When you start answers with "Our policy is … , " you're like a parent answering a child's question with, "Because I said so." Clients deserve to know why your practice protocols serve patient health and client peace-of-mind. And you’ll stop them from engaging you in conflict when you genuinely try to solve their problem.
If a client is complaining, ask them to explain what happened so you can better understand. When you respond, stay calm, don't raise your voice, and slow down your vocal pace. If what's done is done and you can't fix it, end the conversation with a sincere response: “Thank you for bringing this to our attention. If you hadn’t highlighted this for me, we would not have known this was a problem. We will talk about this issue at our next staff meeting, and it will give us the opportunity to improve our services for you and others.”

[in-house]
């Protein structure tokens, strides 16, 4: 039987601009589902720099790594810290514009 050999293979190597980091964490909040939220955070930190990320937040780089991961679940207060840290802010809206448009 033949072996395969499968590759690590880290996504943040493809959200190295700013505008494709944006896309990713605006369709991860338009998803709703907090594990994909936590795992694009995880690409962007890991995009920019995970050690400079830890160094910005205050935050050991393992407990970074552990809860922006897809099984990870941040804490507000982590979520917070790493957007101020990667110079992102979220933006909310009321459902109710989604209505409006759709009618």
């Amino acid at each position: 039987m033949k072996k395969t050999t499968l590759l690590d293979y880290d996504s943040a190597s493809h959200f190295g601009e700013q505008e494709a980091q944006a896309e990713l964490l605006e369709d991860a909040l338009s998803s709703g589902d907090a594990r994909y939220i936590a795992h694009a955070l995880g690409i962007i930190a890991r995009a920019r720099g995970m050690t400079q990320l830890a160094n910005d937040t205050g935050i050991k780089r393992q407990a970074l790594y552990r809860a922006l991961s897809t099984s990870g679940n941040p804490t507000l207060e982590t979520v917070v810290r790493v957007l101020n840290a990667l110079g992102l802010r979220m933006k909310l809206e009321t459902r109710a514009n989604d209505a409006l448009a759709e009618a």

When a number of clients complain about the same problem, become a positive force in customer service by brainstorming solutions and discussing them at a team meeting or taking them to your manager.
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